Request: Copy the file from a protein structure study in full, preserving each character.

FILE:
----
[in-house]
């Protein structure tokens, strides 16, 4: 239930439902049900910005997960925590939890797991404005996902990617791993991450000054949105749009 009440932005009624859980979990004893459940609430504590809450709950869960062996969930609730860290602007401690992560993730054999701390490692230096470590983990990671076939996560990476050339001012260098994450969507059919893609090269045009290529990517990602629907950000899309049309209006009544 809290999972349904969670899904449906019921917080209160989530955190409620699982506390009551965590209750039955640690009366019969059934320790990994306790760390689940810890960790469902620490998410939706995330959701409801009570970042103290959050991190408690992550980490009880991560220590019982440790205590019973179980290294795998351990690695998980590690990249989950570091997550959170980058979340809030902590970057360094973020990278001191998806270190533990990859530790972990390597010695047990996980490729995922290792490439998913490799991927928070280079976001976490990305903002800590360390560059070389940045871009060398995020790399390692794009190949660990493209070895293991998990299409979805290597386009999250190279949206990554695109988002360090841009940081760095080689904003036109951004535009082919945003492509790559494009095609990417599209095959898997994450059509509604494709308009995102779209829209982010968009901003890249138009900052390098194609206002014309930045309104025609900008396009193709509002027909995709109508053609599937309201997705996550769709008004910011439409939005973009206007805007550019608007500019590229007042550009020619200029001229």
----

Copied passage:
[in-house]
């Protein structure tokens, strides 16, 4: 239930439902049900910005997960925590939890797991404005996902990617791993991450000054949105749009 009440932005009624859980979990004893459940609430504590809450709950869960062996969930609730860290602007401690992560993730054999701390490692230096470590983990990671076939996560990476050339001012260098994450969507059919893609090269045009290529990517990602629907950000899309049309209006009544 809290999972349904969670899904449906019921917080209160989530955190409620699982506390009551965590209750039955640690009366019969059934320790990994306790760390689940810890960790469902620490998410939706995330959701409801009570970042103290959050991190408690992550980490009880991560220590019982440790205590019973179980290294795998351990690695998980590690990249989950570091997550959170980058979340809030902590970057360094973020990278001191998806270190533990990859530790972990390597010695047990996980490729995922290792490439998913490799991927928070280079976001976490990305903002800590360390560059070389940045871009060398995020790399390692794009190949660990493209070895293991998990299409979805290597386009999250190279949206990554695109988002360090841009940081760095080689904003036109951004535009082919945003492509790559494009095609990417599209095959898997994450059509509604494709308009995102779209829209982010968009901003890249138009900052390098194609206002014309930045309104025609900008396009193709509002027909995709109508053609599937309201997705996550769709008004910011439409939005973009206007805007550019608007500019590229007042550009020619200029001229």